A House Full of Photographs

4 Ways to Bring Nature Indoors for Those Who Aren’t Green-Thumbs

Posted by on Dec 16, 2015 in Uncategorized | Comments Off on 4 Ways to Bring Nature Indoors for Those Who Aren’t Green-Thumbs

While you might appreciate nature, you know better than anyone not to bring innocent plants into your home. Far from thriving under your care, the inevitably die slow deaths. If you’re tired of waking up to cascades of brown leaves and withered stems, you’ll need to look elsewhere to bring the freshness of nature into your home. Hopefully, some of these ideas will help you stop the cycle of dying ferns and flowers.  1. Fix it with Photography One of the easiest ways to bring nature into your home is to live vicariously through that talents of other who capture nature in all its beauty. The key to having realistic photos substitute for actual plants in your home is to invest in high-quality, fine art photography that can be blown up to large sizes and printed in beautiful detail on canvas or another rich medium. You could even hire a designer to print a landscape of a forest or rolling green field as a mural for one of your entire walls. For best viewing, be sure to place these photos in rooms with bright light, and choose pictures with rich natural colors and stunning vistas. 2. Leave the Living Instead, embrace the “dead” elements of nature. The best two for indoor use are rocks and water. Consider installing a small, indoor fountain that runs over natural stone. Even though water is not “alive” or growing, the moment brings the fresh beauty that people associate with nature, and it can have a calming effect on a space. If you’re very ambitious, you could also bring sand into your house to serve as the floor of a sunroom or to squish your toes into while you work at your desk.  3. Fish Are Friends Take the movement of water even further by choosing to care for fish instead of houseplants. Fish can be as high or low maintenance as you desire, and you can even bring plants into the aquarium that are living, but thankfully require no soil, sun-to-shade ratios, or daily watering. The aquarium brings natural, flowing movement into a room. For the greatest effect, consider installing a built-in wall aquarium that can be seen from two rooms at once. For lowest maintenance, choose fresh-water fish that eat the same types of food. Saltwater tanks require greater maintenance. 4. Go with Grass If you simply cannot give up the romantic idea of keeping plants in your home, you’ll need to choose varieties that are nearly impossible to kill. The best types of plants for this task are grass plants. Many grasses are hardy and drought resistant, making them perfect for those who routinely forget that plants need water. Consider the following. The cast iron plant. The cast iron plant has certainly earned its name, as it actually will start to die if you give it too much attention,. It doesn’t need light from the window and can survive without being watered regularly. The spider plant. Another grassy plant that you would be hard pressed to kill is this air-cleaning grass plant. It loves indirect sunlight, making it a great choice for almost any room in the house. As a bonus, it also removes formaldehyde from the air. Bamboo. Bamboo is plant in the grass family. It doesn’t need soil to...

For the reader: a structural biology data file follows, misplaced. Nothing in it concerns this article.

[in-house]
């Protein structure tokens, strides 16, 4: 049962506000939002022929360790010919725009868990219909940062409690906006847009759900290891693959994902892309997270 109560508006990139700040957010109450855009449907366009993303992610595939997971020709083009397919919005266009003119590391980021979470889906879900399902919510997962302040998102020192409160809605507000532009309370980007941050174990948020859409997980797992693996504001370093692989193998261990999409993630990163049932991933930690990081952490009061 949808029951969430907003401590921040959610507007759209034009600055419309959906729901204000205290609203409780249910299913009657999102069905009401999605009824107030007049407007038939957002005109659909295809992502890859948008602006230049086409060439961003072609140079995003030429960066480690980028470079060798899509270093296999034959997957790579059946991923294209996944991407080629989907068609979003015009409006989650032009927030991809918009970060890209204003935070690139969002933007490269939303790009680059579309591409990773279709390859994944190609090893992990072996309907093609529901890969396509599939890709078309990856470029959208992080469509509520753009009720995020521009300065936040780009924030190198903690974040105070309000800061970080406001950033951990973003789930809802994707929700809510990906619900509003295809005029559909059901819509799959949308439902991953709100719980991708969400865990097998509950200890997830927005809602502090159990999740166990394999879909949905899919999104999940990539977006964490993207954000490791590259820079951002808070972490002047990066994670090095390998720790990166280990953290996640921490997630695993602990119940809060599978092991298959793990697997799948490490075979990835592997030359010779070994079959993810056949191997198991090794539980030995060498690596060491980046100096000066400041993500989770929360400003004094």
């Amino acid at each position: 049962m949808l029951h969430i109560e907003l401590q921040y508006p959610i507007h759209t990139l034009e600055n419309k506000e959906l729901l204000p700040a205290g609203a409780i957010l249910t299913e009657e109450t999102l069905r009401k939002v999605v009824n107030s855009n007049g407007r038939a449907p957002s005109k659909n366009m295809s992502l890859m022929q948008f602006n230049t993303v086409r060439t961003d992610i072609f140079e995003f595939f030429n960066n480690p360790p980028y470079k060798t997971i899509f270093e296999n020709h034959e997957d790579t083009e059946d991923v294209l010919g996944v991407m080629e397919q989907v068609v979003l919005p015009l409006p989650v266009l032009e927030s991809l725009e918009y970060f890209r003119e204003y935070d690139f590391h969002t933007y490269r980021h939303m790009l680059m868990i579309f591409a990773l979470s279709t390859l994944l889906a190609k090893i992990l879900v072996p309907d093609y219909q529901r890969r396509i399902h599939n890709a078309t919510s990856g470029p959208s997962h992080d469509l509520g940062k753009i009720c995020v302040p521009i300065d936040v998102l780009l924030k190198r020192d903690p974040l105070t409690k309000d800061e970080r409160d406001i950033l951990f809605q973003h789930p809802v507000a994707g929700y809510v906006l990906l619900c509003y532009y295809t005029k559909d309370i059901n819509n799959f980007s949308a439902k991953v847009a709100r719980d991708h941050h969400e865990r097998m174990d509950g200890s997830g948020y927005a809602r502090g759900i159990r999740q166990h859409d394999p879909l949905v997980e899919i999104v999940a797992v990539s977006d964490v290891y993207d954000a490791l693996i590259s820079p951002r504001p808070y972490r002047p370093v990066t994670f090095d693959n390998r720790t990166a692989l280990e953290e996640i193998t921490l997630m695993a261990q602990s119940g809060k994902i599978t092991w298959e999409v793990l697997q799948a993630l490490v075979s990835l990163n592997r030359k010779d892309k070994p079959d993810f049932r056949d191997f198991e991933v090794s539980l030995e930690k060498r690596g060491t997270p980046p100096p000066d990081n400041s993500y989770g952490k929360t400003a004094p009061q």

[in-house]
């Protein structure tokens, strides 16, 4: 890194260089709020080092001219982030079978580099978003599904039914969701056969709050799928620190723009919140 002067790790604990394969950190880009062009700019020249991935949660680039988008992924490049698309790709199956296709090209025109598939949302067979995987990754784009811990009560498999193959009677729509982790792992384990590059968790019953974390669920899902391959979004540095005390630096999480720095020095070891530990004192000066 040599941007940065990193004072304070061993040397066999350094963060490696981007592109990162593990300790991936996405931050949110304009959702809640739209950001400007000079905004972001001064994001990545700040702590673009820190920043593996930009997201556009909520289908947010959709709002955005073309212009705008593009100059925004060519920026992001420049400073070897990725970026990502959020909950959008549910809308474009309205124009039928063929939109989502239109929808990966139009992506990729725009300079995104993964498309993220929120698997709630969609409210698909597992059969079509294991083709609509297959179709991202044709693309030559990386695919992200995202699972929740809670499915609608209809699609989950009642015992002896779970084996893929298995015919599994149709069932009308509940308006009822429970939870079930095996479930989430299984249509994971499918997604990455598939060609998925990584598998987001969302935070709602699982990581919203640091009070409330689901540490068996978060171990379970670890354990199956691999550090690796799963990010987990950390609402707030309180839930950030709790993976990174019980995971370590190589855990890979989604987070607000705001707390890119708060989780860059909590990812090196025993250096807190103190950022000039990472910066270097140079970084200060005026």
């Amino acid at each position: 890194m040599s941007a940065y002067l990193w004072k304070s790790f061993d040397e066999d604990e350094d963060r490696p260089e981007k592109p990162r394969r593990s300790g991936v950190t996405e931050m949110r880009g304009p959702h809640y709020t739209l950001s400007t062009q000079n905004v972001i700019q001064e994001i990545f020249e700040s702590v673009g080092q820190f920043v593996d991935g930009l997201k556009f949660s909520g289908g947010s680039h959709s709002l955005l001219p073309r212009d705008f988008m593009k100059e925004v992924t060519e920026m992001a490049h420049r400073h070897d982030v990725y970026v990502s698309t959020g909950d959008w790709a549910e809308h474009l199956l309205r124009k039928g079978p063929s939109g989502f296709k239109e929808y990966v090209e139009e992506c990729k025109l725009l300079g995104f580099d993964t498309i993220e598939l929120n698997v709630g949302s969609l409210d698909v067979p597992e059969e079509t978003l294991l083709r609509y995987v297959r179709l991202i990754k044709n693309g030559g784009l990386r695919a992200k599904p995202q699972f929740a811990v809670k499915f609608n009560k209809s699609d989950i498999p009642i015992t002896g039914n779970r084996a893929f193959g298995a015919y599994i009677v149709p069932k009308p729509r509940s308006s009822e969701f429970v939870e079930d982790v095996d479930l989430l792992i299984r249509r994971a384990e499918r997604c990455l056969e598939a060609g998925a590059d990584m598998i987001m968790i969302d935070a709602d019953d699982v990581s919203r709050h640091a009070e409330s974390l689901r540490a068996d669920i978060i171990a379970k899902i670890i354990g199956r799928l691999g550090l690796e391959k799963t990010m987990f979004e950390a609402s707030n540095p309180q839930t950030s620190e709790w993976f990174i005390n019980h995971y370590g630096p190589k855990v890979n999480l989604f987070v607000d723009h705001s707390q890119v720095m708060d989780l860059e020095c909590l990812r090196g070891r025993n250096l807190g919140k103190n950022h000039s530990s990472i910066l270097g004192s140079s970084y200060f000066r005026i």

read more

How To Protect Your Highly Valued Antique Jewelry